3.1 Sedimentological properties

One of the additions in MOSAIC v.2.0 was the incorporation of variables related to the sedimentological properties, such as sediment dry bulk density, porosity, grain size parameters, and mineral surface area. These additional variables are key for understanding the underlying reasons affecting the distribution of OC in continental margins. In general, OC is preferentially adsorbed to finer-grained sediments with a higher mineral-specific surface area (Keil et al., 1998; Mayer, 1994) (Fig. 4). Moreover, its mineral binding can also serve as a protective matrix that prevents the degradation of OC (Hedges and Keil, 1995; Hemingway et al., 2019). Hence, the hydrodynamic sorting of mineral particles due to differences in grain size affects the transport of OC while regulating its ageing and degradation (Ausín et al., 2021; Bao et al., 2019).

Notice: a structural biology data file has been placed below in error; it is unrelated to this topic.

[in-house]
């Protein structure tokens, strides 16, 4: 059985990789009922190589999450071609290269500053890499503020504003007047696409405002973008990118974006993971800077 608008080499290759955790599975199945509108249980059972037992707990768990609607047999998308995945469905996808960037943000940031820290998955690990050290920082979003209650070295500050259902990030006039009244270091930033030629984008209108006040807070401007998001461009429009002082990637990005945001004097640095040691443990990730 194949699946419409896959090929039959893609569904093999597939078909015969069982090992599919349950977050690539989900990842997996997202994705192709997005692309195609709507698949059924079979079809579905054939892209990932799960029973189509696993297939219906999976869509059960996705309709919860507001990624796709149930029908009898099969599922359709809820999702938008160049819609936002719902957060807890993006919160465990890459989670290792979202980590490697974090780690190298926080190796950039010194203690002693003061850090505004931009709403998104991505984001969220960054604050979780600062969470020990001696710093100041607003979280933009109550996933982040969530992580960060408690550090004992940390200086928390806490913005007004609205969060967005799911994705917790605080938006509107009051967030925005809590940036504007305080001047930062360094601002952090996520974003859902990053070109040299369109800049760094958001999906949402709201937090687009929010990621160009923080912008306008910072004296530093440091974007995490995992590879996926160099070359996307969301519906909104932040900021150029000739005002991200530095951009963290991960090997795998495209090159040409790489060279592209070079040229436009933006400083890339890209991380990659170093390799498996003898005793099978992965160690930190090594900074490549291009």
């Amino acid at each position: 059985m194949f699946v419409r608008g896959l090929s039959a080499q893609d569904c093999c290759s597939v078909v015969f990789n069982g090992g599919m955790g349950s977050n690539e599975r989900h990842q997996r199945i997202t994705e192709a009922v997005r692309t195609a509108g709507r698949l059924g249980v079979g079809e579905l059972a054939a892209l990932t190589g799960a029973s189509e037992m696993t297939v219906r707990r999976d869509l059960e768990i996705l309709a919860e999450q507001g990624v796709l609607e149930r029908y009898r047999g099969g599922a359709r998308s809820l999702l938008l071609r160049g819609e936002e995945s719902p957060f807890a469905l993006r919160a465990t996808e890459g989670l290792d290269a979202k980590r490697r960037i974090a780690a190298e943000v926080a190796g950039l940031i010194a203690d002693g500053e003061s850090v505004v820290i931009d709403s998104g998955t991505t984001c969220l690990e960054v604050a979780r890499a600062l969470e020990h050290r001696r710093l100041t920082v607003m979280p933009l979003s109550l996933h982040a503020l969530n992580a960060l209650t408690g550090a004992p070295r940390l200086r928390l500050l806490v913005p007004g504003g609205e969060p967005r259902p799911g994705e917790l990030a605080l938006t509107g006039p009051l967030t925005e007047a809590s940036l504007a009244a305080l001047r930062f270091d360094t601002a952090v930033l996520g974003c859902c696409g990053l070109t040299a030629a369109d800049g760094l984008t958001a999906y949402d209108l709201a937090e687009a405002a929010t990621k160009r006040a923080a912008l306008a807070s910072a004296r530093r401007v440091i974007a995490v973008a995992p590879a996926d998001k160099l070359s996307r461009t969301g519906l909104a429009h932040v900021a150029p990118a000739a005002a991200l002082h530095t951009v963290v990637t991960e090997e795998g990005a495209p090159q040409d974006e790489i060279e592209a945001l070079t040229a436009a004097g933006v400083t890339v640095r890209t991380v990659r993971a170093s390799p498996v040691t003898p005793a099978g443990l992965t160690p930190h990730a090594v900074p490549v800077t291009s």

Figure 4Relationship between OC content and (a) sediment grain size fraction and (b) sediment surface area in marine sediments. The colour bar shows the ranges of Δ14C, if available (grey symbols indicate samples lacking concomitant 14C data). Lines in (b) show the specific ranges of the surface loading of different sedimentary environments (>1, 0.4–1, <0.4mg m−2) based on the relative oxygen exposure time (OET), as explained by Mayer (1994).